ies to evaluate the possible cause of the ascites. Ultrasonography and computed tomography (CT) of the abdomen revealed massive ascites and a normal-sized liver and spleen (Fig. 1). Esophagogastroduodenoscopy (EGD) disclosed no evidence of portal hypertension such as esophageal varices or gastropathy. A laparoscopic biopsy of the peritoneum and liver was performed to rule out any common cause of high protein, low SAAG ascites such as peritoneal malignancies, tuberculosis or infections. Laparoscopy showed that the surface of the liver was slightly irregular and the peritoneum was normal in appearance. A microscopic examination of the liver biopsy revealed accumulations of yellow bile pigment in the hepatocytes, suggesting intrahepatic cholestasis without findings of liver cirrhosis (Fig. 2). Histology of the peritoneum yielded nonspecific findings.

We then evaluated the possibility of a cardiogenic origin. Echocardiography showed normal sized cardiac chambers, and the patients left ventricular ejection fraction was 54%. However, there was no evidence of congestive heart failure as the cause of the ascites. To prevent activation of the renin-angiotensin-aldosterone system and sodium retention from a vicious cycle of ascites, we prescribed an aldosterone antagonist (spironolactone 50 mg daily) and an inhibitor of proximal renal tubule sodium

Fig. 1. CT of the abdomen showing massive ascites and normalsized liver and spleen.

Fig. 2. Microscopic finding of the liver showing accumulation of yellow bile pigment in the hepatocytes (H&E, 400).

Fig. 3. Thyroid ultrasonograph revealing atrophic change of both thyroid lobes (arrowheads).

Fig. 4. Technetium-99m thyroid scan showing only two small nodular foci in the thyroid bed.

Myxedema Ascites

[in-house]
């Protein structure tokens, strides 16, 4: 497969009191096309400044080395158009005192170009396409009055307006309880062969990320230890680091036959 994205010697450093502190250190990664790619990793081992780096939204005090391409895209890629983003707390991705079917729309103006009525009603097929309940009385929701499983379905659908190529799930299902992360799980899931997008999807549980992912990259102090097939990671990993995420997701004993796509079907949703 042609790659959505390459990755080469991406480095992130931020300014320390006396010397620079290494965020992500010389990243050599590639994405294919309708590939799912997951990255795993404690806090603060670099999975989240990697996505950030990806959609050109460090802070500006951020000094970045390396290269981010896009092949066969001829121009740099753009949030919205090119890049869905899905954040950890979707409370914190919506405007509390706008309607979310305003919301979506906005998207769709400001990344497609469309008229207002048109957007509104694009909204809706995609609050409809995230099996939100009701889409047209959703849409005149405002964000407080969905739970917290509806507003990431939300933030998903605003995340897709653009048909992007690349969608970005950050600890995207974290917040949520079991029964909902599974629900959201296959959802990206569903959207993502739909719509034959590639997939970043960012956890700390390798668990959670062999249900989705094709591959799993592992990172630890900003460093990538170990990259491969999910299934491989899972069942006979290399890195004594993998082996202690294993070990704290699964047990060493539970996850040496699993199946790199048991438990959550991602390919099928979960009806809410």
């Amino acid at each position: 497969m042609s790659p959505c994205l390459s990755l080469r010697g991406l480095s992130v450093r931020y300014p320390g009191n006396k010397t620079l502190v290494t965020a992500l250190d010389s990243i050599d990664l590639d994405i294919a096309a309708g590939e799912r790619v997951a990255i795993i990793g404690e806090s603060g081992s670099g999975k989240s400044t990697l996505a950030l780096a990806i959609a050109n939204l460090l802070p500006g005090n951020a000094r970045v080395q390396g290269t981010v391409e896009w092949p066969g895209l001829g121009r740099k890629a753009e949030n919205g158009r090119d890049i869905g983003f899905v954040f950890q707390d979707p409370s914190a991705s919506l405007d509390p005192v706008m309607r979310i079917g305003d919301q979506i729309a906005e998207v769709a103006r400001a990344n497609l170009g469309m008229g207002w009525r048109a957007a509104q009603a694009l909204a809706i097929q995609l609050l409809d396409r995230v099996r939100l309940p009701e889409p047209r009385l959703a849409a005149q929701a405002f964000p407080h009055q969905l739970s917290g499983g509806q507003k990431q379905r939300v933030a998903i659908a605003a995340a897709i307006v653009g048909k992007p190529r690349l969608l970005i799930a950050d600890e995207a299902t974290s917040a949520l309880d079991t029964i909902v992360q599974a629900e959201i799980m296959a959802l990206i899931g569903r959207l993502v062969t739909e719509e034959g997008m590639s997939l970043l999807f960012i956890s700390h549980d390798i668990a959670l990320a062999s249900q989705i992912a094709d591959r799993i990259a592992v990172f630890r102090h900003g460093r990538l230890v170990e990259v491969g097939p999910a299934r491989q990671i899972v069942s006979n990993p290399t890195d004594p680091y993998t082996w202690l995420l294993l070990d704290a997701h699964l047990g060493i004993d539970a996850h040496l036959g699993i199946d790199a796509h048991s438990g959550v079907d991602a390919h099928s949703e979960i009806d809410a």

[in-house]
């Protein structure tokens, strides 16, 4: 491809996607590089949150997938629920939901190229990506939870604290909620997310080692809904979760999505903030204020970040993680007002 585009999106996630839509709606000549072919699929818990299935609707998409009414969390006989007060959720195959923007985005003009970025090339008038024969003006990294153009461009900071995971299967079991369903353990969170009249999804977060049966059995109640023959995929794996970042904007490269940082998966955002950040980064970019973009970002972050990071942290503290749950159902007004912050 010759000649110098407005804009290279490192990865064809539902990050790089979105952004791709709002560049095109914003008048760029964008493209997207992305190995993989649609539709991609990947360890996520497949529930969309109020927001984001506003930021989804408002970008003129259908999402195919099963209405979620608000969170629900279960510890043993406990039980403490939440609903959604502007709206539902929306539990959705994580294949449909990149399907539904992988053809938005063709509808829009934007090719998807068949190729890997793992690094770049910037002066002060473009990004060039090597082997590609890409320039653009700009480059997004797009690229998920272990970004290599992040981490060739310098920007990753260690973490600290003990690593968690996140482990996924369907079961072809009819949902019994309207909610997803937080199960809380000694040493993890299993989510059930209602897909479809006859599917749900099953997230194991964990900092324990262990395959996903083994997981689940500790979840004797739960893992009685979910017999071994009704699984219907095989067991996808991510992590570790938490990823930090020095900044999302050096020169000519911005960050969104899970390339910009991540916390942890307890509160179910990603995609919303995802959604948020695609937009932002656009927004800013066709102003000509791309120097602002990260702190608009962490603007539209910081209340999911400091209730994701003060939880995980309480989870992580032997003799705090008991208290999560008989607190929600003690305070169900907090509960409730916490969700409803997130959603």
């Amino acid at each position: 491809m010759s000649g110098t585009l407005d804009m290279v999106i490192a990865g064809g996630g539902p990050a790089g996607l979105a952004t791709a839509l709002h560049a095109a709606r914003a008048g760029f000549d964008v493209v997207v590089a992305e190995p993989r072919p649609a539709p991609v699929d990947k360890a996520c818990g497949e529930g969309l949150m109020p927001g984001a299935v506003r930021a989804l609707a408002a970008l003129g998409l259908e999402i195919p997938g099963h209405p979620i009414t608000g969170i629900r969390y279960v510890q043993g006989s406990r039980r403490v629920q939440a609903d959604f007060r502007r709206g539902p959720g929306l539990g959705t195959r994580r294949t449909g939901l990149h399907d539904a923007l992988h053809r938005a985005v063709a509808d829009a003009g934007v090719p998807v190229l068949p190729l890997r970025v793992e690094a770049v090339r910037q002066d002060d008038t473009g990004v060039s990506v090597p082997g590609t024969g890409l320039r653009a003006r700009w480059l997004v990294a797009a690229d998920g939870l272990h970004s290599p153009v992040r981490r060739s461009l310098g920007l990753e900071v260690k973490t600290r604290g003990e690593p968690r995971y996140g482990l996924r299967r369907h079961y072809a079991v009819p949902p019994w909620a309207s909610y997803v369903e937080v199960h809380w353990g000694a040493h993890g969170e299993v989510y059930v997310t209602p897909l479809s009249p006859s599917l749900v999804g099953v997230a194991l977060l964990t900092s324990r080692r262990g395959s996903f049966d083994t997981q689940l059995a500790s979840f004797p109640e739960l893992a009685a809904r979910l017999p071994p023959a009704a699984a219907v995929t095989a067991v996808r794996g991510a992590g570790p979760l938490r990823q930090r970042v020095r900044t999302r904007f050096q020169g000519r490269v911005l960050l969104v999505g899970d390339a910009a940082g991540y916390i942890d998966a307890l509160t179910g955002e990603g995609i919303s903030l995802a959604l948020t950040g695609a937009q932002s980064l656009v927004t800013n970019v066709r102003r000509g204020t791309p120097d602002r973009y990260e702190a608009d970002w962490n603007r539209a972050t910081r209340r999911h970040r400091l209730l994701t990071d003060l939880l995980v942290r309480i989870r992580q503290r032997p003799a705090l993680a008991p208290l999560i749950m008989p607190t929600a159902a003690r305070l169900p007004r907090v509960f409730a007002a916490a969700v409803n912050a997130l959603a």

absorption (furosemide 20 mg daily). However, the patients response to diuretics was poor; his body weight decreased by only 1 kg and the abdominal circumference by only 2 cm after diuretic therapy for 10 days. The patient was discharged with a prescription for 20 mg furosemide and 50 mg spironolactone daily, because of his poor financial status. He did not attend the outpatient clinic for another month, when he was readmitted because of his increased abdominal girth. Compared with discharge, his body weight had increased by 3 kg and the abdominal circumference by 5 cm. The ascitic fluid showed elevated total protein and a low SAAG value, as found previously. We decided to evaluate some relatively unusual causes of ascites. We were interested in the high protein component of the ascites fluid, so we performed thyroid function testing. These showed the following values: T3 0.14 nM/L (normal 0.92-2.78 nM/L); T4 6.0 nM/L (normal 58-140 nM/L); free T4 0.13 pM/L (normal 10.3-35 pM/L); and thyroid-stimulating hormone level (TSH) 70.3 mU/L (normal 0.4-5 mU/L). These findings necessitated further thyroid tests. The antimicrosomal antibody titer was 1:102,400 (normal, <1:100) and the antithyroglobulin antibody titer was negative. Ultrasonography revealed atrophic change to both thyroid lobes (Fig. 3), and a technetium-99m thyroid scan revealed only two small nodular foci in the thyroid bed (Fig. 4). Thyroid hormone replacement therapy was started with gradually increasing doses of levothyroxine, from 0.05 mg to 0.15 mg daily to treat the patients hypothyroidism. Over the following three months, he became euthyroid with complete resolution of his ascites, and the liver function tests returned to normal. His body weight decreased by 9 kg and the abdominal circumference was reduced by 28 cm. There has been no recurrence of ascites and his euthyroid condition was maintained over three years of follow-up with levothyroxine 0.15 mg daily. The latest follow-up thyroid function studies showed a free T4 level of 19.3 pM/L and a TSH of 2.7 mU/L.